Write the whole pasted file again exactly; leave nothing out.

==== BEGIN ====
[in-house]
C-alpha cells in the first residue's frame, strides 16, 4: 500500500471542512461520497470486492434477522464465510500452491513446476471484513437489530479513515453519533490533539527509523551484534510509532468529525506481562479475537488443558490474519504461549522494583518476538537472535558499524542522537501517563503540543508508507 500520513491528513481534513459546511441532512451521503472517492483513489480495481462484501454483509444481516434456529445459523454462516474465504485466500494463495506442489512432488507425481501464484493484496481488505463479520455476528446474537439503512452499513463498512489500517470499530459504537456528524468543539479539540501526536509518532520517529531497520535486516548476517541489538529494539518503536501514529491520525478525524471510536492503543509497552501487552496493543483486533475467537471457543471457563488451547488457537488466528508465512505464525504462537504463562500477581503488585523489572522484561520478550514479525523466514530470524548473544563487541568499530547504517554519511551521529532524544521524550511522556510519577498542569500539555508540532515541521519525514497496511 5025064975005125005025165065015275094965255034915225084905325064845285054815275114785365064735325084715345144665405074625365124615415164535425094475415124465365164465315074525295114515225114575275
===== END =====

[in-house]
C-alpha cells in the first residue's frame, strides 16, 4: 500500500471542512461520497470486492434477522464465510500452491513446476471484513437489530479513515453519533490533539527509523551484534510509532468529525506481562479475537488443558490474519504461549522494583518476538537472535558499524542522537501517563503540543508508507 500520513491528513481534513459546511441532512451521503472517492483513489480495481462484501454483509444481516434456529445459523454462516474465504485466500494463495506442489512432488507425481501464484493484496481488505463479520455476528446474537439503512452499513463498512489500517470499530459504537456528524468543539479539540501526536509518532520517529531497520535486516548476517541489538529494539518503536501514529491520525478525524471510536492503543509497552501487552496493543483486533475467537471457543471457563488451547488457537488466528508465512505464525504462537504463562500477581503488585523489572522484561520478550514479525523466514530470524548473544563487541568499530547504517554519511551521529532524544521524550511522556510519577498542569500539555508540532515541521519525514497496511 5025064975005125005025165065015275094965255034915225084905325064845285054815275114785365064735325084715345144665405074625365124615415164535425094475415124465365164465315074525295114515225114575275